I took a look at the small glass box that contained that day’s variety, and it was then that I saw the savory pie variety. Large disks of flaky pastry containing sausage, egg, and cheese, mushroom and gorgonzola, vegan curry potato (and another variety that I frankly cannot remember) lined the top of the case and sparked that special joy of unexpected discovery in me. Though not my original intention, I knew I must satisfy years of yearning, and order a savory pie in addition to my sweet. To fulfill this, I went with a mushroom and gorgonzola, a combination that pleased my most prominent savory taste buds. My sweet selection was undeniable from the second I saw it, so the s’mores pie would be the sweet pairing.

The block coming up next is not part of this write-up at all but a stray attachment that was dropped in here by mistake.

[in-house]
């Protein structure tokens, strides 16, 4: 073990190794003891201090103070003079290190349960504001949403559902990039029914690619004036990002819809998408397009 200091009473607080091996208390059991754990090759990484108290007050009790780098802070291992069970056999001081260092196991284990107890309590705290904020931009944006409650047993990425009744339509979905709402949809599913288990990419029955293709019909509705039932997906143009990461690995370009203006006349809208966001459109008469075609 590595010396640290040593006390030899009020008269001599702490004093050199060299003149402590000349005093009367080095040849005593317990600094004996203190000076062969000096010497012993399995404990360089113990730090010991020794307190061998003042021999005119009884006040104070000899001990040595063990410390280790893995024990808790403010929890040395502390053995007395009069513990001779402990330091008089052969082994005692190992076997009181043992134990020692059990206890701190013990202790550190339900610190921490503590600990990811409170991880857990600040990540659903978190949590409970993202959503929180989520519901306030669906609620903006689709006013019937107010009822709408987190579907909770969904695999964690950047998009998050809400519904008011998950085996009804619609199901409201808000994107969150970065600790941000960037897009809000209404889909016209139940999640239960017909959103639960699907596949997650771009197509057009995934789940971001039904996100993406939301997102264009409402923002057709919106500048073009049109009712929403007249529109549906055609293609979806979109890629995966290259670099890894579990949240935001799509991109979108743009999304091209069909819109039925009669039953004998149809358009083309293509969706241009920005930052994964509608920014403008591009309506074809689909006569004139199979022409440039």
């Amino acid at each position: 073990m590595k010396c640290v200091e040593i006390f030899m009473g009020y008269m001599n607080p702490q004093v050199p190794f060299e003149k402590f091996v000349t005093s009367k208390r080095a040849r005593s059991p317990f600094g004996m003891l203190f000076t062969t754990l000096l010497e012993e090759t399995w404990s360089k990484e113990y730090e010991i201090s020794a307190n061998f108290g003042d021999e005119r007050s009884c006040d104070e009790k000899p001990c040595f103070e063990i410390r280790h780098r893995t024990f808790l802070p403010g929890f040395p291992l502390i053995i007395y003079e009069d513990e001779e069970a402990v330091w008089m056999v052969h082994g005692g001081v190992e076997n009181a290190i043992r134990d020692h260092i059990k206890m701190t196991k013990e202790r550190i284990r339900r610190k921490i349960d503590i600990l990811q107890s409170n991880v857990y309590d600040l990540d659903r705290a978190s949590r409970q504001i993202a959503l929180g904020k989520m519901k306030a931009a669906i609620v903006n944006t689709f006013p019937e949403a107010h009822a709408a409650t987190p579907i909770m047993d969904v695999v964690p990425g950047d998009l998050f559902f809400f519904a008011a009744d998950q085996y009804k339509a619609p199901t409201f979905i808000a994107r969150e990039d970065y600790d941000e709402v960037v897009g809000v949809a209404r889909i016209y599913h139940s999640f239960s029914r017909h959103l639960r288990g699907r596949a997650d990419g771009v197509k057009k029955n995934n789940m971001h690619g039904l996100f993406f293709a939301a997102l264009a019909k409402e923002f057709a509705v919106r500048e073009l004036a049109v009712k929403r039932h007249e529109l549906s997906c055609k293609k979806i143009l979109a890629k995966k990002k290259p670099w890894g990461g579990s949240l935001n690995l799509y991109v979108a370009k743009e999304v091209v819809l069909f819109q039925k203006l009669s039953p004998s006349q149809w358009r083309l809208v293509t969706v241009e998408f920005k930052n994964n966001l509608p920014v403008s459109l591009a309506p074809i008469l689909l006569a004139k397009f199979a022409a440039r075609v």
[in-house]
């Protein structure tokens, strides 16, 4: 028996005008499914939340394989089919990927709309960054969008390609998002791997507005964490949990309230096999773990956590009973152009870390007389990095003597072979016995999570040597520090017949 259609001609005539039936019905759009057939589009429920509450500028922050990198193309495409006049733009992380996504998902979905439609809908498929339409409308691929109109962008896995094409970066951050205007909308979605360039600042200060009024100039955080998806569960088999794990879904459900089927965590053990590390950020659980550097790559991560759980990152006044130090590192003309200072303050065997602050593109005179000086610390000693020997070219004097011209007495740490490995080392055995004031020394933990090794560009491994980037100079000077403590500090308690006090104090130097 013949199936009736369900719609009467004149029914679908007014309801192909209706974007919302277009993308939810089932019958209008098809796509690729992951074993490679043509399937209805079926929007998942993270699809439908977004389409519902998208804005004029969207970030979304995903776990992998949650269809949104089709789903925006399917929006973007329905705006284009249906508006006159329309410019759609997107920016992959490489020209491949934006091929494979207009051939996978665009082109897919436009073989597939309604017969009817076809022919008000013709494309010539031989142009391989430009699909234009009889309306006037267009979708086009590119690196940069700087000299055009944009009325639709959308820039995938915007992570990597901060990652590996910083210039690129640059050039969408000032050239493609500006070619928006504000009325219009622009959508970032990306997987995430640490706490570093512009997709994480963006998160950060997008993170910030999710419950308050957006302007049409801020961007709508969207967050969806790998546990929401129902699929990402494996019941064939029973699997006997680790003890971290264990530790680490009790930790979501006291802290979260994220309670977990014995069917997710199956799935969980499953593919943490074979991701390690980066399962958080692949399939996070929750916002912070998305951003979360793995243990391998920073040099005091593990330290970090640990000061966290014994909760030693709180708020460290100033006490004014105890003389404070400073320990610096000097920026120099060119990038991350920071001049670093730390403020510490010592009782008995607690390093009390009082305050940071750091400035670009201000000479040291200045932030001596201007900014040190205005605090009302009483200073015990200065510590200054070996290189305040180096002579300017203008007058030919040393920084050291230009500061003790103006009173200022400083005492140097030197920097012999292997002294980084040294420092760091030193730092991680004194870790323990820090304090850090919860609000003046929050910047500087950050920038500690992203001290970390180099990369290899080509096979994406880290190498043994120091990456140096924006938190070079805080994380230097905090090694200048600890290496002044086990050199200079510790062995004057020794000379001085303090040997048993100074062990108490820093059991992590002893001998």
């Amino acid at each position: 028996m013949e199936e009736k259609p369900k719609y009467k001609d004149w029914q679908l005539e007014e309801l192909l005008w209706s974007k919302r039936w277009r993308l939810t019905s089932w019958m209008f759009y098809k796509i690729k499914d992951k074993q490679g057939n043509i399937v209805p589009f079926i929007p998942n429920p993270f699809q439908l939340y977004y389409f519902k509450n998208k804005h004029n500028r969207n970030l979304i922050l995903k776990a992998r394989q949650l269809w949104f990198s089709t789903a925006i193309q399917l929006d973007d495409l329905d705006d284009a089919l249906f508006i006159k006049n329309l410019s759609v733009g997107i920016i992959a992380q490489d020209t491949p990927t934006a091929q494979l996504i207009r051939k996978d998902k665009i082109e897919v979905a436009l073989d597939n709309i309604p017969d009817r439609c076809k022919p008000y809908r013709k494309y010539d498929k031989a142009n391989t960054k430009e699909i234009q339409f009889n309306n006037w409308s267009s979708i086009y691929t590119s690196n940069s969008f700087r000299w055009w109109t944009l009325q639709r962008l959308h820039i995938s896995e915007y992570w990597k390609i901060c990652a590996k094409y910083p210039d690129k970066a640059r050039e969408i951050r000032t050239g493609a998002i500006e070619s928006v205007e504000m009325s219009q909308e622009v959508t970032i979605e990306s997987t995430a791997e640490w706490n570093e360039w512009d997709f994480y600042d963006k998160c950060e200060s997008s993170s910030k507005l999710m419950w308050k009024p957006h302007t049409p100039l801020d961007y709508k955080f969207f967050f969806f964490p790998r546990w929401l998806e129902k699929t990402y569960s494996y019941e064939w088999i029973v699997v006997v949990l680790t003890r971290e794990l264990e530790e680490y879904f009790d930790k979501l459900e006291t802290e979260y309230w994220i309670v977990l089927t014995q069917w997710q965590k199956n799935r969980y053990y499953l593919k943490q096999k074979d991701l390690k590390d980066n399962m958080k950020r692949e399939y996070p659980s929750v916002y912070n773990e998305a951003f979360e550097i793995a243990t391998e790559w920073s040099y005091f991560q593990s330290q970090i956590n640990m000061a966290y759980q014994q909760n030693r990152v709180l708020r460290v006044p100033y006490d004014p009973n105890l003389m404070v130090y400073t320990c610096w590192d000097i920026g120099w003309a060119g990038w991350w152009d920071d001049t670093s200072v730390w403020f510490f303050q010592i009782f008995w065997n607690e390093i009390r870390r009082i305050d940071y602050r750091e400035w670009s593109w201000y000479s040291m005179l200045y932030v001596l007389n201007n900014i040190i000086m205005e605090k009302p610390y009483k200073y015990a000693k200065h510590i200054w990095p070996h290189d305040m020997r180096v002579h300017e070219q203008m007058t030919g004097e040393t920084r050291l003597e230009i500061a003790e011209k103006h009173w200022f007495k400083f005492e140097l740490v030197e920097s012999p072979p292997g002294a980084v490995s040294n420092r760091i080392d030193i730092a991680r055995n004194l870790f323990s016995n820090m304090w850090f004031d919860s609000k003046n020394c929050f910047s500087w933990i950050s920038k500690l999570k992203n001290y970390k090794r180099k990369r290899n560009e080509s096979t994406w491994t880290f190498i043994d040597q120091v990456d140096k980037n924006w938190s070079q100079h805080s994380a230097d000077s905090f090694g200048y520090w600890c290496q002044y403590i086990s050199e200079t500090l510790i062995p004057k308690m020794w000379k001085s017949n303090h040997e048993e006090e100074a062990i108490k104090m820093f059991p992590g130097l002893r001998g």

As the tables lining the wall were all full, I was given the gift of the window table and settled in with my two pies and Microsoft Word to get two different kinds of work done. Naturally, I had to try the mushroom first, not only because it was the savory entrée, but it was the one of the two that had a classic pastry crust. This crust glistened beautifully, with a golden brown hue that boasted a perfect doneness and sheen advertising ample butter. Buttery was the name of the game with this crust. Not so much that it was weighed down or gummy, but just a little rich in its flakey layers. This was a great fatty foil to the meaty interior of the mushroom. When they said the pie was mushroom and gorgonzola, they meant it, because that was the entire contents of the filling. This was a well-seasoned combo that filled the entirety of the monstrous disk. However, while yummy, I could have used a third ingredient to break up the mass of mushroom. Perhaps some egg, some potato, spinach? Even just more Gorgonzola used as an element of filling rather than a binding agent for the mushroom. Just a little something different in texture. But in terms of flavor I was pleased. The pie did its job admirably, a perfect rainy day comfort food. It was not Pie Face, but it would certainly do the trick for the next time I’m craving a hand pie.